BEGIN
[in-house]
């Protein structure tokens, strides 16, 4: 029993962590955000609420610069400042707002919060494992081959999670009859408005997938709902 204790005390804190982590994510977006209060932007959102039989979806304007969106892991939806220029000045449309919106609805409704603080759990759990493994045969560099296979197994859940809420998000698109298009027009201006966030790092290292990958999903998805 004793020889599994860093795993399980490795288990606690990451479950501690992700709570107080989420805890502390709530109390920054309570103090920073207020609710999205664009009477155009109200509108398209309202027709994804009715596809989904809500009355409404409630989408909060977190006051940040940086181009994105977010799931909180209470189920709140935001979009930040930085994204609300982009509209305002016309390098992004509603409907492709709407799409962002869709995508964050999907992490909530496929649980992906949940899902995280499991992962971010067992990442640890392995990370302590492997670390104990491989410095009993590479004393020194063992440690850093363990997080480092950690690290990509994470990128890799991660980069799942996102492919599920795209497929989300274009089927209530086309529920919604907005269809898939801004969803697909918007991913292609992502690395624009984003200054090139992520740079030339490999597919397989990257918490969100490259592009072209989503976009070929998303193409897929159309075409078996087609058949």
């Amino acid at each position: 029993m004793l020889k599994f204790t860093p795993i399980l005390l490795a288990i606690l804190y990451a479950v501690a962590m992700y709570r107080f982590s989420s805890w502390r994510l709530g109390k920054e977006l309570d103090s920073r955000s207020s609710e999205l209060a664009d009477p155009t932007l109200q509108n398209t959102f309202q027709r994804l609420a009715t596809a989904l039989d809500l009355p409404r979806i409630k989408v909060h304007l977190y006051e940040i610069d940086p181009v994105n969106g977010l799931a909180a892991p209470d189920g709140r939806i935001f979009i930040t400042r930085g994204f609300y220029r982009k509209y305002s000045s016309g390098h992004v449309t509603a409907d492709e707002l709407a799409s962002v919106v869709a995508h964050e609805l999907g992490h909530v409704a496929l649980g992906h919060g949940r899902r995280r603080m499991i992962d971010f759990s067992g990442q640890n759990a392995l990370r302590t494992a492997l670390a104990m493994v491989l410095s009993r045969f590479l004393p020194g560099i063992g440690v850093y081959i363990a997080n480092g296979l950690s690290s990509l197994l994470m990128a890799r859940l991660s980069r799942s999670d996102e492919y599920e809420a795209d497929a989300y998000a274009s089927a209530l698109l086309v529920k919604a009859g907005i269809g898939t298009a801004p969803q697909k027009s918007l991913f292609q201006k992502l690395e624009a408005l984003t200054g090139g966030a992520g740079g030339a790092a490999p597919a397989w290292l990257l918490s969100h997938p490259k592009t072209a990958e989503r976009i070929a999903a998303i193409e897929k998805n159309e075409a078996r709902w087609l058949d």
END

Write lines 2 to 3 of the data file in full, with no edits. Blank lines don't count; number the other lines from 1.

């Protein structure tokens, strides 16, 4: 029993962590955000609420610069400042707002919060494992081959999670009859408005997938709902 204790005390804190982590994510977006209060932007959102039989979806304007969106892991939806220029000045449309919106609805409704603080759990759990493994045969560099296979197994859940809420998000698109298009027009201006966030790092290292990958999903998805 004793020889599994860093795993399980490795288990606690990451479950501690992700709570107080989420805890502390709530109390920054309570103090920073207020609710999205664009009477155009109200509108398209309202027709994804009715596809989904809500009355409404409630989408909060977190006051940040940086181009994105977010799931909180209470189920709140935001979009930040930085994204609300982009509209305002016309390098992004509603409907492709709407799409962002869709995508964050999907992490909530496929649980992906949940899902995280499991992962971010067992990442640890392995990370302590492997670390104990491989410095009993590479004393020194063992440690850093363990997080480092950690690290990509994470990128890799991660980069799942996102492919599920795209497929989300274009089927209530086309529920919604907005269809898939801004969803697909918007991913292609992502690395624009984003200054090139992520740079030339490999597919397989990257918490969100490259592009072209989503976009070929998303193409897929159309075409078996087609058949």
């Amino acid at each position: 029993m004793l020889k599994f204790t860093p795993i399980l005390l490795a288990i606690l804190y990451a479950v501690a962590m992700y709570r107080f982590s989420s805890w502390r994510l709530g109390k920054e977006l309570d103090s920073r955000s207020s609710e999205l209060a664009d009477p155009t932007l109200q509108n398209t959102f309202q027709r994804l609420a009715t596809a989904l039989d809500l009355p409404r979806i409630k989408v909060h304007l977190y006051e940040i610069d940086p181009v994105n969106g977010l799931a909180a892991p209470d189920g709140r939806i935001f979009i930040t400042r930085g994204f609300y220029r982009k509209y305002s000045s016309g390098h992004v449309t509603a409907d492709e707002l709407a799409s962002v919106v869709a995508h964050e609805l999907g992490h909530v409704a496929l649980g992906h919060g949940r899902r995280r603080m499991i992962d971010f759990s067992g990442q640890n759990a392995l990370r302590t494992a492997l670390a104990m493994v491989l410095s009993r045969f590479l004393p020194g560099i063992g440690v850093y081959i363990a997080n480092g296979l950690s690290s990509l197994l994470m990128a890799r859940l991660s980069r799942s999670d996102e492919y599920e809420a795209d497929a989300y998000a274009s089927a209530l698109l086309v529920k919604a009859g907005i269809g898939t298009a801004p969803q697909k027009s918007l991913f292609q201006k992502l690395e624009a408005l984003t200054g090139g966030a992520g740079g030339a790092a490999p597919a397989w290292l990257l918490s969100h997938p490259k592009t072209a990958e989503r976009i070929a999903a998303i193409e897929k998805n159309e075409a078996r709902w087609l058949d």